Social media is an important part of marketing for vets. It offers an easy and accessible platform for reaching clients, and can be pretty fun to use. Since most people use the internet to find a vet, having a strong social media presence increases the chances of them finding a certain clinic’s site. What’s important about social media is that is needs to be used correctly, or it could easily create a negative brand image. Since over half of small business owners say that they need help with social media, here are three infamous gaffes to help social media marketing for vets go smoothly.
Nyquil January 2014
The Gaffe: One of Nyquil’s Twitter accounts, @ZzzQuil, tweeted “Today is the day for dreaming. Happy MLK Day.” People immediately started scolding the brand, saying that it was in poor taste. Rather than removing the tweet, the brand said that no offense was intended and that people must just disapprove with brands tweeting on “such a significant day.”
The Lesson: The lesson here is that brands — and vets — should think carefully about how their social media posts will be received. If it seems like the post might be in poor taste, then it probably is. People will be able to confront the brand and draw attention to it very quickly. Gaffes like these rarely go unnoticed.
Amy’s Baking Company May 2013
The Gaffe: No list of social media gaffes would be complete without mention of Amy’s Baking Company. What really brought Amy’s Baking Company into the spotlight was the company’s frequent and explosive rants on Facebook. In response to negative reviewers, Amy and husband Samy took to Facebook and proceeded to call people names and make accusations in all capital letters. It quickly spiraled down the rabbit hole of insane tirades.
The Lesson: Of all of the lessons to be learned here — of course there are many — perhaps the most important is to be very careful when using social media to respond to criticism or negative comments. Many business owners take criticism personally, which is understandable, but when it happens they should take their time to cool off and think carefully about how to handle the situation before addressing the issue on social media.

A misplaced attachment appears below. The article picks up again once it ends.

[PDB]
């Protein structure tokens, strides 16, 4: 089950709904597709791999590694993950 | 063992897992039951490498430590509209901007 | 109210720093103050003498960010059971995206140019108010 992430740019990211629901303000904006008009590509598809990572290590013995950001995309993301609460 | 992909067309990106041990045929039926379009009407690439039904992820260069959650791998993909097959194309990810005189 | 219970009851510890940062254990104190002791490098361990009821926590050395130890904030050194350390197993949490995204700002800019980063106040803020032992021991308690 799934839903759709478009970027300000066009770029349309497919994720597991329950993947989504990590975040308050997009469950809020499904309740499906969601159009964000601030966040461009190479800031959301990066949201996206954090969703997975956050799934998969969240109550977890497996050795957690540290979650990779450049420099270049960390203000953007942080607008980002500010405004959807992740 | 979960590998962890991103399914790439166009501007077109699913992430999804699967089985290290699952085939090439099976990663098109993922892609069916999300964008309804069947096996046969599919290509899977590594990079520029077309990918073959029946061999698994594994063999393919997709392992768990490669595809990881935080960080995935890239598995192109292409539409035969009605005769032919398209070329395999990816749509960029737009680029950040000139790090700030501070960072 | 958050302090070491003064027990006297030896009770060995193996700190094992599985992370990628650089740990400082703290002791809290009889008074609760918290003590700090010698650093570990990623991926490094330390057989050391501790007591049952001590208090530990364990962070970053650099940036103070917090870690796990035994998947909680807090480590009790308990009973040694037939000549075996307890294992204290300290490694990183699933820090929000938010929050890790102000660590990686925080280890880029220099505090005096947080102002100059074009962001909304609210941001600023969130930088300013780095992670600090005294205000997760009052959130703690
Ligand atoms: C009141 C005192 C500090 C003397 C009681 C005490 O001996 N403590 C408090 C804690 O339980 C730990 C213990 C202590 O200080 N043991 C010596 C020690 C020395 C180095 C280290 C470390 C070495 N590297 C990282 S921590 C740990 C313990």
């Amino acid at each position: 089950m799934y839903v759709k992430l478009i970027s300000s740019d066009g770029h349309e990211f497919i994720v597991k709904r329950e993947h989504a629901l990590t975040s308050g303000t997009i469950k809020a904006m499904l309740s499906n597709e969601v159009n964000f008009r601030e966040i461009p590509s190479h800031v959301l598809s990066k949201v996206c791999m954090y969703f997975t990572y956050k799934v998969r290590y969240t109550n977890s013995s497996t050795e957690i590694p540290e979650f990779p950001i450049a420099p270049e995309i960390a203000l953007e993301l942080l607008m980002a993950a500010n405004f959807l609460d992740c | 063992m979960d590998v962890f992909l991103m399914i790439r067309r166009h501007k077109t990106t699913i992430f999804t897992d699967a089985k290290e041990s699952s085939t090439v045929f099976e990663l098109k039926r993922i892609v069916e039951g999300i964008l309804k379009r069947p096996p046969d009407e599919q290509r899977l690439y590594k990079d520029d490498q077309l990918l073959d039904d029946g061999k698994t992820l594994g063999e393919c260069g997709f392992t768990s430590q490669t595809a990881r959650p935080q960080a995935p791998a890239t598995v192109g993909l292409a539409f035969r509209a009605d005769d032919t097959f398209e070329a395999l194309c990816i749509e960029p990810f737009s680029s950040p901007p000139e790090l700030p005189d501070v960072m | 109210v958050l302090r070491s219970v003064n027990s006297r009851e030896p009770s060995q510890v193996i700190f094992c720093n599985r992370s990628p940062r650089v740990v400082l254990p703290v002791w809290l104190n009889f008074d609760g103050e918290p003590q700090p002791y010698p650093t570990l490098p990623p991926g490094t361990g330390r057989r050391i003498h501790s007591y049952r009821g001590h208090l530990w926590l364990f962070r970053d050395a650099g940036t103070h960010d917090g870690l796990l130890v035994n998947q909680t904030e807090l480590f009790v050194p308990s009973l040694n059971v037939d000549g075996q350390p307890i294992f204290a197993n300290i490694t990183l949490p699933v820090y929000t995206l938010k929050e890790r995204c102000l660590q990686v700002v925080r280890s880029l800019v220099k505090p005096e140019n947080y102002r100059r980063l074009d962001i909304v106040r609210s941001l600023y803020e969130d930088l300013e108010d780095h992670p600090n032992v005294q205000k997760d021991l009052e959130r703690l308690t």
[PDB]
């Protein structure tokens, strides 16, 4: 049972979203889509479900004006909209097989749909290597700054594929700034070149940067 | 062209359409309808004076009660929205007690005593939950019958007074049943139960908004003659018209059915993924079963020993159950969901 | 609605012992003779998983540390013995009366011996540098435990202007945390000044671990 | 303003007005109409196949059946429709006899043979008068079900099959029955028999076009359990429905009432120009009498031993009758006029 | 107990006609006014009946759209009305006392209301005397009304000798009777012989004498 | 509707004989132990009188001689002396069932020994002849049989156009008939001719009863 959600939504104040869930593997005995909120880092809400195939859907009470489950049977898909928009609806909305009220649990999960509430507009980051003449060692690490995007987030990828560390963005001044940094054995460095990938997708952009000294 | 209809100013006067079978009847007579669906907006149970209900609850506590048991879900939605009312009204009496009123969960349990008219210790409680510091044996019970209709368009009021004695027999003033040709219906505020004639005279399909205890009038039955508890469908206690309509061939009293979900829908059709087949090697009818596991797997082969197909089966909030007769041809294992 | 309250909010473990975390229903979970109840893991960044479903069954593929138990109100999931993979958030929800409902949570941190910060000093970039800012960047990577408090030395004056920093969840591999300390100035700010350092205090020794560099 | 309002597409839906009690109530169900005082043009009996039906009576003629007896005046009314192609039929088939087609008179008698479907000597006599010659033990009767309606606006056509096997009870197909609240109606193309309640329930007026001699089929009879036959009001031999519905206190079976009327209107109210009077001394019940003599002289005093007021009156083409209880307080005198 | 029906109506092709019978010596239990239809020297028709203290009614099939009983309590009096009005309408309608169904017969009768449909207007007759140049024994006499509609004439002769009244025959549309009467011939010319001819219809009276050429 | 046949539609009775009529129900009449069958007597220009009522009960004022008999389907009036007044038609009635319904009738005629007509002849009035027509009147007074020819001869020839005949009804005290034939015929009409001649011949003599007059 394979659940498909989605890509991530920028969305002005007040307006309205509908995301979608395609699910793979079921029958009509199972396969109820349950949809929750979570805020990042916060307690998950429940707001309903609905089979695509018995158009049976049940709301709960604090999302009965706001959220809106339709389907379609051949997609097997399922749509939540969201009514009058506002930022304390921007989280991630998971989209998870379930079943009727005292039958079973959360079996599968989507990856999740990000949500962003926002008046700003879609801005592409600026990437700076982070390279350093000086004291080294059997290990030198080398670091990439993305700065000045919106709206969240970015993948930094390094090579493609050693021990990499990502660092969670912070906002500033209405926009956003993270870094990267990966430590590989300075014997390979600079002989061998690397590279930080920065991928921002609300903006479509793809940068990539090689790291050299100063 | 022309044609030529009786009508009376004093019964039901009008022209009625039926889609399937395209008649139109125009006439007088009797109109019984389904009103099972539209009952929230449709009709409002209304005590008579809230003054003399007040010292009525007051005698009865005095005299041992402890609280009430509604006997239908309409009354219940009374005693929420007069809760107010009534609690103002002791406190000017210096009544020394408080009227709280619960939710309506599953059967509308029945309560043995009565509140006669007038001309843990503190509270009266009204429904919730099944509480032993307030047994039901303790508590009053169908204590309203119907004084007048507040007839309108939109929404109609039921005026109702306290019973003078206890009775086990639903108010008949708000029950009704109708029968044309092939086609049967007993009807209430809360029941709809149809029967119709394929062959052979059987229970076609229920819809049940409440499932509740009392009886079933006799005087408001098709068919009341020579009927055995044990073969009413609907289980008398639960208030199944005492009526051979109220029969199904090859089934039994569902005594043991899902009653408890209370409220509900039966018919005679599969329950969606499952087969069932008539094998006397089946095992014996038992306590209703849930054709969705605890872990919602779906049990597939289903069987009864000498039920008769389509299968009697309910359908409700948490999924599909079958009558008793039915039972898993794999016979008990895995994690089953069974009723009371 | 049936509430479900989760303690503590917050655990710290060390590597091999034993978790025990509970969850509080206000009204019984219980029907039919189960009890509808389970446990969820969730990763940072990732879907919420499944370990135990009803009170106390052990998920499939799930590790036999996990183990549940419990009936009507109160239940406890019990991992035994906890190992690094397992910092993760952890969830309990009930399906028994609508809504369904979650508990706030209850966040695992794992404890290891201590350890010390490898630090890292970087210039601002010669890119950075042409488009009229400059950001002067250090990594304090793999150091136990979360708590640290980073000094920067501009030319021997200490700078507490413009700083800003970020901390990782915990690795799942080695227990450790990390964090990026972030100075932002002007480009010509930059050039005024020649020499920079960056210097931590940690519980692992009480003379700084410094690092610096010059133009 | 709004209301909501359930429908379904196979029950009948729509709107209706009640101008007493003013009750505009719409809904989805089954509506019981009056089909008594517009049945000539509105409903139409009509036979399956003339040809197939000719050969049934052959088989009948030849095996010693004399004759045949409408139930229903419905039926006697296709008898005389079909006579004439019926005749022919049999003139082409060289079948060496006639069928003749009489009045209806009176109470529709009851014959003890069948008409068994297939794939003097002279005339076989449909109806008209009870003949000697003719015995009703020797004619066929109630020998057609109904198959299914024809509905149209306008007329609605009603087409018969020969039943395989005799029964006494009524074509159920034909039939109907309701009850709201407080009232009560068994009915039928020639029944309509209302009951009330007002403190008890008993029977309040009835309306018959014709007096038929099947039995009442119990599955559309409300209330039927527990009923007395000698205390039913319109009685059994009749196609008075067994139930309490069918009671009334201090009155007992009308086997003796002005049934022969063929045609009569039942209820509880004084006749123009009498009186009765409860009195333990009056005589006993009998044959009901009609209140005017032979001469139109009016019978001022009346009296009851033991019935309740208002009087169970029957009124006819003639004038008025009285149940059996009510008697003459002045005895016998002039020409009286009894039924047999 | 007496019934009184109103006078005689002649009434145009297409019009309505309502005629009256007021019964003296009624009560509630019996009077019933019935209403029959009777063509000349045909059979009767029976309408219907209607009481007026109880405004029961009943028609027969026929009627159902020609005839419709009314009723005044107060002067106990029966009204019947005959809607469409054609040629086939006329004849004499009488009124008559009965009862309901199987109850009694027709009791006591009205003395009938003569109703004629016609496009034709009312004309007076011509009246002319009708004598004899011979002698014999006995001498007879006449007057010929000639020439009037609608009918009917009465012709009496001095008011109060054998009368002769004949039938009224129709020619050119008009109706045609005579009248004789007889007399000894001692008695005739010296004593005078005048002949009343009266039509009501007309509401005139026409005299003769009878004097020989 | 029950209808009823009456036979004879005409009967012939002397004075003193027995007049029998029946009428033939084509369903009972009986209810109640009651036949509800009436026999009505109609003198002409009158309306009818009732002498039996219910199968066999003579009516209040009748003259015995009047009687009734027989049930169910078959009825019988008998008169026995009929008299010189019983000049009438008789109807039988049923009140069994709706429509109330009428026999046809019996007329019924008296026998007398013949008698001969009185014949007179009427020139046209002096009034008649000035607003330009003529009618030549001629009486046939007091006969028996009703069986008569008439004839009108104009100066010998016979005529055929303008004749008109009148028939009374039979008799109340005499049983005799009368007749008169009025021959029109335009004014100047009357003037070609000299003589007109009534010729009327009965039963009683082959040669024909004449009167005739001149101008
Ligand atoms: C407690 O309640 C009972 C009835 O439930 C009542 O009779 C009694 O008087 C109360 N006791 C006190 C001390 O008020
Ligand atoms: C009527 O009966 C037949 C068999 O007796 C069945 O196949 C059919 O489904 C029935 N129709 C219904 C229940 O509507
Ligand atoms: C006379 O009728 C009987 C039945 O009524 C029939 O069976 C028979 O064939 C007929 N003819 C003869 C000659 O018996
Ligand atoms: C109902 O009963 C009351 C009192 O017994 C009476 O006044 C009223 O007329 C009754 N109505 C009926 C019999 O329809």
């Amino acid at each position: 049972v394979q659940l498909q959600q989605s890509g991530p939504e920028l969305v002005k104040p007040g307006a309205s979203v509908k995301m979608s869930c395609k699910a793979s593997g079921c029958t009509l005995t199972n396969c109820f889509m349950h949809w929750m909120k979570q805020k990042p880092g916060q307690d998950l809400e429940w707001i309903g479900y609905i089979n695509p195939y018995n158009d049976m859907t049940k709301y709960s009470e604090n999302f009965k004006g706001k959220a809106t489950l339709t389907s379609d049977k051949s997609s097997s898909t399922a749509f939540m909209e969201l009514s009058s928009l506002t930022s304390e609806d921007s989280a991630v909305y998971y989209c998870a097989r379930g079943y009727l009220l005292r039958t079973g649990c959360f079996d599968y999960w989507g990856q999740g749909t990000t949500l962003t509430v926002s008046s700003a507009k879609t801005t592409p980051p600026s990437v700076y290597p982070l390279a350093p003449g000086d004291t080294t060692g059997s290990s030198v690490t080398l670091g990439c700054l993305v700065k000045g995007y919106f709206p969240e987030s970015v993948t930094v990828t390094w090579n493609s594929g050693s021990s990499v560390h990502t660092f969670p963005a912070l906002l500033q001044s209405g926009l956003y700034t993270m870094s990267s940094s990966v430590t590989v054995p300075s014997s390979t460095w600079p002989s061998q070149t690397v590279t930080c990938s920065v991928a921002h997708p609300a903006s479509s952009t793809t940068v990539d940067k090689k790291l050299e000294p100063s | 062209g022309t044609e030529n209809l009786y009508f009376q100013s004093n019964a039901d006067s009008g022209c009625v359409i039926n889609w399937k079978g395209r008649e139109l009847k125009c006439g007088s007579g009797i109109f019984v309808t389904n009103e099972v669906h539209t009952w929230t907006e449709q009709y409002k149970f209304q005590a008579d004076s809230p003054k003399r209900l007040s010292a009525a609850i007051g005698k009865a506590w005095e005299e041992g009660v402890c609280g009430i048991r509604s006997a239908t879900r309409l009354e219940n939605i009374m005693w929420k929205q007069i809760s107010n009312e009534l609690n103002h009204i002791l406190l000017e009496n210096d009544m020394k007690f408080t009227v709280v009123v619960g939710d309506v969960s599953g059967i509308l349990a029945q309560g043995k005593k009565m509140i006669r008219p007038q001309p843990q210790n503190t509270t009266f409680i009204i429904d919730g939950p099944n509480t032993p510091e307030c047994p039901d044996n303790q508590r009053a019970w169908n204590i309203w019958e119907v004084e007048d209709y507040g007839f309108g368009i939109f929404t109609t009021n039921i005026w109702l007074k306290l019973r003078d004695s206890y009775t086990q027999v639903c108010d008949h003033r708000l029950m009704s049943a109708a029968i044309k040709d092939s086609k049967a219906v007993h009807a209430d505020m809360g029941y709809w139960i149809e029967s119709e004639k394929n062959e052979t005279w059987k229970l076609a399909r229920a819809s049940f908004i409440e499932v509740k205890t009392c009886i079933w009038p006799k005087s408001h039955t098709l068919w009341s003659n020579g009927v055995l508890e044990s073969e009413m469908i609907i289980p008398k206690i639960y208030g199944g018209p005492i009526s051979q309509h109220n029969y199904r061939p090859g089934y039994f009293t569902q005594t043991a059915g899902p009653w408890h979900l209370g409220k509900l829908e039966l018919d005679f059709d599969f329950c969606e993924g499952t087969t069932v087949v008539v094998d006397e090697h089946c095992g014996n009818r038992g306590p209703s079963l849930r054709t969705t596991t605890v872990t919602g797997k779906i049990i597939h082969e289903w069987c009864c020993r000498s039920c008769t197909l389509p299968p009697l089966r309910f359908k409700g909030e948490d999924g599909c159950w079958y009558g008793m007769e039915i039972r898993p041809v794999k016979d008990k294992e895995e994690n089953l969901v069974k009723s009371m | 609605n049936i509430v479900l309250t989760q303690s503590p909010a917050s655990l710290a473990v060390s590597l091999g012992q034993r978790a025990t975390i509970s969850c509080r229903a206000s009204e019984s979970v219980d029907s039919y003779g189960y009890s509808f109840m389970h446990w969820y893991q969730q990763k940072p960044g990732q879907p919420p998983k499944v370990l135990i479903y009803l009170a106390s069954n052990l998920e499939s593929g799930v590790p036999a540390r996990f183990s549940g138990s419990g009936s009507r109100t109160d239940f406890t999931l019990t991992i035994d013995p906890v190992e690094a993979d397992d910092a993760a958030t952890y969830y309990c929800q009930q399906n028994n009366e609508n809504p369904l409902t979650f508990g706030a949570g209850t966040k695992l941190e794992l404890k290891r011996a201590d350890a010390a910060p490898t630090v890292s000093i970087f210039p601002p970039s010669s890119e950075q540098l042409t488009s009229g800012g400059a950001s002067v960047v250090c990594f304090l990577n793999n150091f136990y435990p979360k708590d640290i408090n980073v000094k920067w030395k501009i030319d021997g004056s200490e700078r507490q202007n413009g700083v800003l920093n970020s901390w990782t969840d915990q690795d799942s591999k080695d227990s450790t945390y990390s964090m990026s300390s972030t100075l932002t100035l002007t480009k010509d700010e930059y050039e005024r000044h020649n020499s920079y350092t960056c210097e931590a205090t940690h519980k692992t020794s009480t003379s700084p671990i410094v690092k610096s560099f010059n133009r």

Digiorno October 2014
The Gaffe: In October, which is Domestic Violence Awareness Month, Digiorno posted a seemingly harmless tweet, which read: “You had pizza” accompanied by the hashtag WhyIStayed. The hashtag was meant to signify women’s stories of why they stayed in situations of domestic violence. After it was brought to the brand’s attention, they apologized (“A million apologies. Did not read what the hashtag was about before posting.”), even taking to responding and apologizing to individuals.
The Lesson: If there was ever a social media gaffe that was handled well, this is it. The brand took responsibility for the cringe worthy tweet. The fact that they took the time and effort to apologize to dozens of Twitter followers also indicates that it was an honest mistake — and in this case perhaps a forgivable oversight. The major lesson here is that anyone on Twitter should know their hashtags before using them.
Social media is an important part of marketing for vets. If they don’t think that they can take the time or the effort to avoid all of these gaffes, sometimes it’s best to leave it up to the experts. A veterinary marketing company will already know how all of the most popular social media sites function, and will be well aware of mistakes like these and how to avoid them.